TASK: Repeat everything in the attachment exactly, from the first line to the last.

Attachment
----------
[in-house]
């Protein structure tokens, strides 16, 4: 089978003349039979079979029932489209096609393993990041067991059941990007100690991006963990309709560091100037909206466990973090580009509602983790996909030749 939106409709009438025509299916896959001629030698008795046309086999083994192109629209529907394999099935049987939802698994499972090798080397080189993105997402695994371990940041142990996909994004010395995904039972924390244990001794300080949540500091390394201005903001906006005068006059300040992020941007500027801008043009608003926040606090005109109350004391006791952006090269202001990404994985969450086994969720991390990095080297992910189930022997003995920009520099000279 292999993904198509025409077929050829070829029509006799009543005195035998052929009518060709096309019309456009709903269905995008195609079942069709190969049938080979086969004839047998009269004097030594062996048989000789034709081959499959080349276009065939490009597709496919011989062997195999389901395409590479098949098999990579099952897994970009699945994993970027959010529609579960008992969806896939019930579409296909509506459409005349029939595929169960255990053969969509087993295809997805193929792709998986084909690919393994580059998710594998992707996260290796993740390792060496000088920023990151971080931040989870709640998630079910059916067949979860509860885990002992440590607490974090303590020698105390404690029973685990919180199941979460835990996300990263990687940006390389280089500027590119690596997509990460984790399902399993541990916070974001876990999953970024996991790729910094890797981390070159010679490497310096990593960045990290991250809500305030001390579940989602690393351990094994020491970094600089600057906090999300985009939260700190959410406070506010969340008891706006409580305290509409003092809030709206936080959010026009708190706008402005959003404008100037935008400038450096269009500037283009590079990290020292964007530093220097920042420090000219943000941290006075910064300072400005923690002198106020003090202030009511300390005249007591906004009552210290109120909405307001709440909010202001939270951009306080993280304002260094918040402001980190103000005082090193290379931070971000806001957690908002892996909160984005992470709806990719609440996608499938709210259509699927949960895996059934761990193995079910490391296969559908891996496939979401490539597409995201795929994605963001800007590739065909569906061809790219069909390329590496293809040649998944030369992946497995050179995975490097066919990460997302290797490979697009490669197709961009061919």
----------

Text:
[in-house]
């Protein structure tokens, strides 16, 4: 089978003349039979079979029932489209096609393993990041067991059941990007100690991006963990309709560091100037909206466990973090580009509602983790996909030749 939106409709009438025509299916896959001629030698008795046309086999083994192109629209529907394999099935049987939802698994499972090798080397080189993105997402695994371990940041142990996909994004010395995904039972924390244990001794300080949540500091390394201005903001906006005068006059300040992020941007500027801008043009608003926040606090005109109350004391006791952006090269202001990404994985969450086994969720991390990095080297992910189930022997003995920009520099000279 292999993904198509025409077929050829070829029509006799009543005195035998052929009518060709096309019309456009709903269905995008195609079942069709190969049938080979086969004839047998009269004097030594062996048989000789034709081959499959080349276009065939490009597709496919011989062997195999389901395409590479098949098999990579099952897994970009699945994993970027959010529609579960008992969806896939019930579409296909509506459409005349029939595929169960255990053969969509087993295809997805193929792709998986084909690919393994580059998710594998992707996260290796993740390792060496000088920023990151971080931040989870709640998630079910059916067949979860509860885990002992440590607490974090303590020698105390404690029973685990919180199941979460835990996300990263990687940006390389280089500027590119690596997509990460984790399902399993541990916070974001876990999953970024996991790729910094890797981390070159010679490497310096990593960045990290991250809500305030001390579940989602690393351990094994020491970094600089600057906090999300985009939260700190959410406070506010969340008891706006409580305290509409003092809030709206936080959010026009708190706008402005959003404008100037935008400038450096269009500037283009590079990290020292964007530093220097920042420090000219943000941290006075910064300072400005923690002198106020003090202030009511300390005249007591906004009552210290109120909405307001709440909010202001939270951009306080993280304002260094918040402001980190103000005082090193290379931070971000806001957690908002892996909160984005992470709806990719609440996608499938709210259509699927949960895996059934761990193995079910490391296969559908891996496939979401490539597409995201795929994605963001800007590739065909569906061809790219069909390329590496293809040649998944030369992946497995050179995975490097066919990460997302290797490979697009490669197709961009061919």